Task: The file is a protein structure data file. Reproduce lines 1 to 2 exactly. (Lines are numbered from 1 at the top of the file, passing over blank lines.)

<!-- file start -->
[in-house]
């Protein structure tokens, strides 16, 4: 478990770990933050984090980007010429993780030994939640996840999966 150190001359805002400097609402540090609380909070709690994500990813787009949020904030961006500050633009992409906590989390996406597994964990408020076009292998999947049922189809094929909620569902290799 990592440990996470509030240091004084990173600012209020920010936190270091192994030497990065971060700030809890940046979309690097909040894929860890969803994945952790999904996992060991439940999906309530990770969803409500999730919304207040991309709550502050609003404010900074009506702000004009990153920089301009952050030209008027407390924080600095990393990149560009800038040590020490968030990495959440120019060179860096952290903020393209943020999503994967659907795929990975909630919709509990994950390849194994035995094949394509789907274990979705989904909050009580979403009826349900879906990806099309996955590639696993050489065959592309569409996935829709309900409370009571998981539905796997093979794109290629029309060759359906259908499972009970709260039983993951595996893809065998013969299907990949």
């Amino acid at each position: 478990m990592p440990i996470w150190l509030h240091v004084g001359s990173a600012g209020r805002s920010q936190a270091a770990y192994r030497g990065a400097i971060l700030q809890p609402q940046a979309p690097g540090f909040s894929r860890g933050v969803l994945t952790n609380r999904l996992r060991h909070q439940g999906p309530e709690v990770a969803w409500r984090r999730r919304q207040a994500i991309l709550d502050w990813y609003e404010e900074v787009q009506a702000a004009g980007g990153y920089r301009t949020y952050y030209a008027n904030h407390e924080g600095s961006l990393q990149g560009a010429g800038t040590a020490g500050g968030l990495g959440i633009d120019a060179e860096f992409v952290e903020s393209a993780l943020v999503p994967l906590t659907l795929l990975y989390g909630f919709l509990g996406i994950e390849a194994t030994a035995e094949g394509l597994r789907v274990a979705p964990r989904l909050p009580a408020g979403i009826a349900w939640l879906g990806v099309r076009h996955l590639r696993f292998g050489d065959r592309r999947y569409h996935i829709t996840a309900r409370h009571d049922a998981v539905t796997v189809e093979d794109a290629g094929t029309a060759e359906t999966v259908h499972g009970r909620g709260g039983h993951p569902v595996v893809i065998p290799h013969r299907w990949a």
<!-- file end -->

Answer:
[in-house]
């Protein structure tokens, strides 16, 4: 478990770990933050984090980007010429993780030994939640996840999966 150190001359805002400097609402540090609380909070709690994500990813787009949020904030961006500050633009992409906590989390996406597994964990408020076009292998999947049922189809094929909620569902290799 990592440990996470509030240091004084990173600012209020920010936190270091192994030497990065971060700030809890940046979309690097909040894929860890969803994945952790999904996992060991439940999906309530990770969803409500999730919304207040991309709550502050609003404010900074009506702000004009990153920089301009952050030209008027407390924080600095990393990149560009800038040590020490968030990495959440120019060179860096952290903020393209943020999503994967659907795929990975909630919709509990994950390849194994035995094949394509789907274990979705989904909050009580979403009826349900879906990806099309996955590639696993050489065959592309569409996935829709309900409370009571998981539905796997093979794109290629029309060759359906259908499972009970709260039983993951595996893809065998013969299907990949």